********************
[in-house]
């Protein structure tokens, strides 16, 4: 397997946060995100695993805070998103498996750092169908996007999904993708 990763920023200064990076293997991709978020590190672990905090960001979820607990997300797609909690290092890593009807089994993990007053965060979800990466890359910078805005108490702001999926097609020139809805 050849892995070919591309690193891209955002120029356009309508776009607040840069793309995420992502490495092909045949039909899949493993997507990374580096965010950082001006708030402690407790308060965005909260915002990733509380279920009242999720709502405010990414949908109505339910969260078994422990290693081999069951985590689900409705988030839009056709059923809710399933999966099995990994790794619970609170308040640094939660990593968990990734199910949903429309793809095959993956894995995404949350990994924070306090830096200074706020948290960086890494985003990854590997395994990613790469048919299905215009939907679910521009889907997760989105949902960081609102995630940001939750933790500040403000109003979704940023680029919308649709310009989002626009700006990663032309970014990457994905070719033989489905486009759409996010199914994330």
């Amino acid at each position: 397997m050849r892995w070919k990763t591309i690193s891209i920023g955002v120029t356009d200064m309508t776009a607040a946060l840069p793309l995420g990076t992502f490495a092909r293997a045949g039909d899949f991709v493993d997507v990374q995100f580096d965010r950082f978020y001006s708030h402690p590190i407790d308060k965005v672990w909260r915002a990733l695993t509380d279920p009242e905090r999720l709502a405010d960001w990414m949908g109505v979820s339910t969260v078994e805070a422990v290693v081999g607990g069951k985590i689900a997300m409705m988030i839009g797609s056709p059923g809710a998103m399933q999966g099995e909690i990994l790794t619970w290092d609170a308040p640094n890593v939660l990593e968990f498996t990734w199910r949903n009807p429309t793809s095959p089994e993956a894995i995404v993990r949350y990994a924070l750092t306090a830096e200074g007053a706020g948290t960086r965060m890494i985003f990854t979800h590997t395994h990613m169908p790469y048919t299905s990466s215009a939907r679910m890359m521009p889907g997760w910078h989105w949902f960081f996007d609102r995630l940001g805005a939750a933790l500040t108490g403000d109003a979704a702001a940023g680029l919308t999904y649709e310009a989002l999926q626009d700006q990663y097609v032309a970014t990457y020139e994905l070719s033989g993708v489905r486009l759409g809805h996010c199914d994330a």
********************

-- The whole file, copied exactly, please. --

[in-house]
């Protein structure tokens, strides 16, 4: 397997946060995100695993805070998103498996750092169908996007999904993708 990763920023200064990076293997991709978020590190672990905090960001979820607990997300797609909690290092890593009807089994993990007053965060979800990466890359910078805005108490702001999926097609020139809805 050849892995070919591309690193891209955002120029356009309508776009607040840069793309995420992502490495092909045949039909899949493993997507990374580096965010950082001006708030402690407790308060965005909260915002990733509380279920009242999720709502405010990414949908109505339910969260078994422990290693081999069951985590689900409705988030839009056709059923809710399933999966099995990994790794619970609170308040640094939660990593968990990734199910949903429309793809095959993956894995995404949350990994924070306090830096200074706020948290960086890494985003990854590997395994990613790469048919299905215009939907679910521009889907997760989105949902960081609102995630940001939750933790500040403000109003979704940023680029919308649709310009989002626009700006990663032309970014990457994905070719033989489905486009759409996010199914994330």
């Amino acid at each position: 397997m050849r892995w070919k990763t591309i690193s891209i920023g955002v120029t356009d200064m309508t776009a607040a946060l840069p793309l995420g990076t992502f490495a092909r293997a045949g039909d899949f991709v493993d997507v990374q995100f580096d965010r950082f978020y001006s708030h402690p590190i407790d308060k965005v672990w909260r915002a990733l695993t509380d279920p009242e905090r999720l709502a405010d960001w990414m949908g109505v979820s339910t969260v078994e805070a422990v290693v081999g607990g069951k985590i689900a997300m409705m988030i839009g797609s056709p059923g809710a998103m399933q999966g099995e909690i990994l790794t619970w290092d609170a308040p640094n890593v939660l990593e968990f498996t990734w199910r949903n009807p429309t793809s095959p089994e993956a894995i995404v993990r949350y990994a924070l750092t306090a830096e200074g007053a706020g948290t960086r965060m890494i985003f990854t979800h590997t395994h990613m169908p790469y048919t299905s990466s215009a939907r679910m890359m521009p889907g997760w910078h989105w949902f960081f996007d609102r995630l940001g805005a939750a933790l500040t108490g403000d109003a979704a702001a940023g680029l919308t999904y649709e310009a989002l999926q626009d700006q990663y097609v032309a970014t990457y020139e994905l070719s033989g993708v489905r486009l759409g809805h996010c199914d994330a």